As the brave Hong Kong student protest against Beijing’s welshing on its promise of free elections in 2017 winds down, let’s not overlook some other champions of the British heritage in the Chinese special territory. How can we forget the fearless statement of the Australian Chamber of Commerce in Hong Kong and Macau (AustCham) on September 29 at the height of the confrontation in the streets?
Here is a representative part of it: “The present situation is damaging to Hong Kong’s international reputation, may harm Hong Kong’s international competitiveness, and is creating an uncertain environment that may be detrimental to investment, to job creation and to Hong Kong’s prosperity into the future. The Chamber believes that respect for rule of law and order and social stability is vital to maintaining Hong Kong’s hard-won position as an international business centre and to creating a sustainable peace and prosperity that enables a platform for meaningful and constructive dialogue on key issues.”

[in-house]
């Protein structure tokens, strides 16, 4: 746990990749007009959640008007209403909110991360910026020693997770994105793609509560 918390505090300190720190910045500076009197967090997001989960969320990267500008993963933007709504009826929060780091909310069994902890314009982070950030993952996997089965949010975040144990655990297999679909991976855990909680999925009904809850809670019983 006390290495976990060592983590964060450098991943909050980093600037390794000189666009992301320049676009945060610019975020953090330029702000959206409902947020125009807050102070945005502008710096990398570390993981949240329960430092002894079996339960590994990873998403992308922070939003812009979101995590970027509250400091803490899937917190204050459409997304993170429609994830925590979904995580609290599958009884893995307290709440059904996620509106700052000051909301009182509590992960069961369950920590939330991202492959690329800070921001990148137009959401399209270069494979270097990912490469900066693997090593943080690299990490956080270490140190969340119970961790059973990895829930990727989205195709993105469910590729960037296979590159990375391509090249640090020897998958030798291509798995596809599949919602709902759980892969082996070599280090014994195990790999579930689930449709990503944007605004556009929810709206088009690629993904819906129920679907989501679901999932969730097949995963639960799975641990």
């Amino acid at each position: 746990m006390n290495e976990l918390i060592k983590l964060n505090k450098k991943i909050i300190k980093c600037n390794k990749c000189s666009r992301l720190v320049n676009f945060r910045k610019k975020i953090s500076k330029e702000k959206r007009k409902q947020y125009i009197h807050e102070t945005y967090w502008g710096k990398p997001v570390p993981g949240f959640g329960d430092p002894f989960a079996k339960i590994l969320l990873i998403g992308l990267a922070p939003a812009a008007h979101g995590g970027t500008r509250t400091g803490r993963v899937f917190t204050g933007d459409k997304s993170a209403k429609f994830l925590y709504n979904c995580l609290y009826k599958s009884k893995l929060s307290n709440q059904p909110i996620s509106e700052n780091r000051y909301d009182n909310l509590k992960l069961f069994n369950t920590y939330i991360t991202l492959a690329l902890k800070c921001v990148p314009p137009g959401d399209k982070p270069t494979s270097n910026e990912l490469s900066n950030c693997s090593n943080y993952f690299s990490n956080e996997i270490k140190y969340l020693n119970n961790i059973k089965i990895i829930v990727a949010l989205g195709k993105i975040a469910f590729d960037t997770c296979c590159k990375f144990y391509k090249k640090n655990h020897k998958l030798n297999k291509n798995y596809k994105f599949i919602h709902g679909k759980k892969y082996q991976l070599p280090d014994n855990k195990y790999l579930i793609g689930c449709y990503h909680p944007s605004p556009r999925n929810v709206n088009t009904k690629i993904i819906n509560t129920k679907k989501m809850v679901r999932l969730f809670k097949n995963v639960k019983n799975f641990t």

The People’s Daily could not have put it better. Full marks to AustCham chairman Richard Petty, a professor at Macquarie University’s management school who sits on sundry Australian and Chinese boards, and his fellow directors Melanie Nutbeam, Tom Corkhill, Andrew Macintosh, Clement Chan, Mike Beckingham, Darren Bowdern, Simon Clarke, Randall Hall, Alan Johnson, George Lam, Brooke Patterson, Paul Scroggie, Leigh Stewart and Dan Tebbutt.
This article was first published in the print edition of The Saturday Paper on Oct 18, 2014 as "Our free trade agenda unlikely to excite G20".